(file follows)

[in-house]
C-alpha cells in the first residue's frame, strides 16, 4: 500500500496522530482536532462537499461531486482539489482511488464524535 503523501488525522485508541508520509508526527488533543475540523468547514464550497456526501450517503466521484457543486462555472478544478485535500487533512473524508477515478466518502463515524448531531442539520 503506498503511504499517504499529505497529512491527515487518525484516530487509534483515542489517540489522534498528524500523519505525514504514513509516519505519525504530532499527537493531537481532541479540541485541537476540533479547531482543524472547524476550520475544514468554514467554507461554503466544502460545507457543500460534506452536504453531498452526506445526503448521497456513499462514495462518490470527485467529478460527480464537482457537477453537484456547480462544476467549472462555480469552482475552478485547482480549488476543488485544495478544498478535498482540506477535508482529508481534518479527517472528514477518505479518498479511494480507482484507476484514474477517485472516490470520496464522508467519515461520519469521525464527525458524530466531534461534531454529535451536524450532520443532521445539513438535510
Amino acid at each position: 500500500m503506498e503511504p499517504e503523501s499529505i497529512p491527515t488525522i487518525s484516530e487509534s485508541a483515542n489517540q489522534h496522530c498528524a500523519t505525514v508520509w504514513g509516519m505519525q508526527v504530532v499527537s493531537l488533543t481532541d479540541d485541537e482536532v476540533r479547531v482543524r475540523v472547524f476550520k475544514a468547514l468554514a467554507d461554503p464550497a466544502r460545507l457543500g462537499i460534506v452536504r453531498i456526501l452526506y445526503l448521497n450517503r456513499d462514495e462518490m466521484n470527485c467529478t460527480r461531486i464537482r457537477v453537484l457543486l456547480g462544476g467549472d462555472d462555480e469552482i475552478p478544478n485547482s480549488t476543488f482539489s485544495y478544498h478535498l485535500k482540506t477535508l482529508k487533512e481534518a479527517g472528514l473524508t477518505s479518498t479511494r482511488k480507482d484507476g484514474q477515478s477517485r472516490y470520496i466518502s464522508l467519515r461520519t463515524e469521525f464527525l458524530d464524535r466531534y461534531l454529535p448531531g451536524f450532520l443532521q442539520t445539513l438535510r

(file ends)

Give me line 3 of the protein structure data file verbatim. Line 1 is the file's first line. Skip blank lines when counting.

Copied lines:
Amino acid at each position: 500500500m503506498e503511504p499517504e503523501s499529505i497529512p491527515t488525522i487518525s484516530e487509534s485508541a483515542n489517540q489522534h496522530c498528524a500523519t505525514v508520509w504514513g509516519m505519525q508526527v504530532v499527537s493531537l488533543t481532541d479540541d485541537e482536532v476540533r479547531v482543524r475540523v472547524f476550520k475544514a468547514l468554514a467554507d461554503p464550497a466544502r460545507l457543500g462537499i460534506v452536504r453531498i456526501l452526506y445526503l448521497n450517503r456513499d462514495e462518490m466521484n470527485c467529478t460527480r461531486i464537482r457537477v453537484l457543486l456547480g462544476g467549472d462555472d462555480e469552482i475552478p478544478n485547482s480549488t476543488f482539489s485544495y478544498h478535498l485535500k482540506t477535508l482529508k487533512e481534518a479527517g472528514l473524508t477518505s479518498t479511494r482511488k480507482d484507476g484514474q477515478s477517485r472516490y470520496i466518502s464522508l467519515r461520519t463515524e469521525f464527525l458524530d464524535r466531534y461534531l454529535p448531531g451536524f450532520l443532521q442539520t445539513l438535510r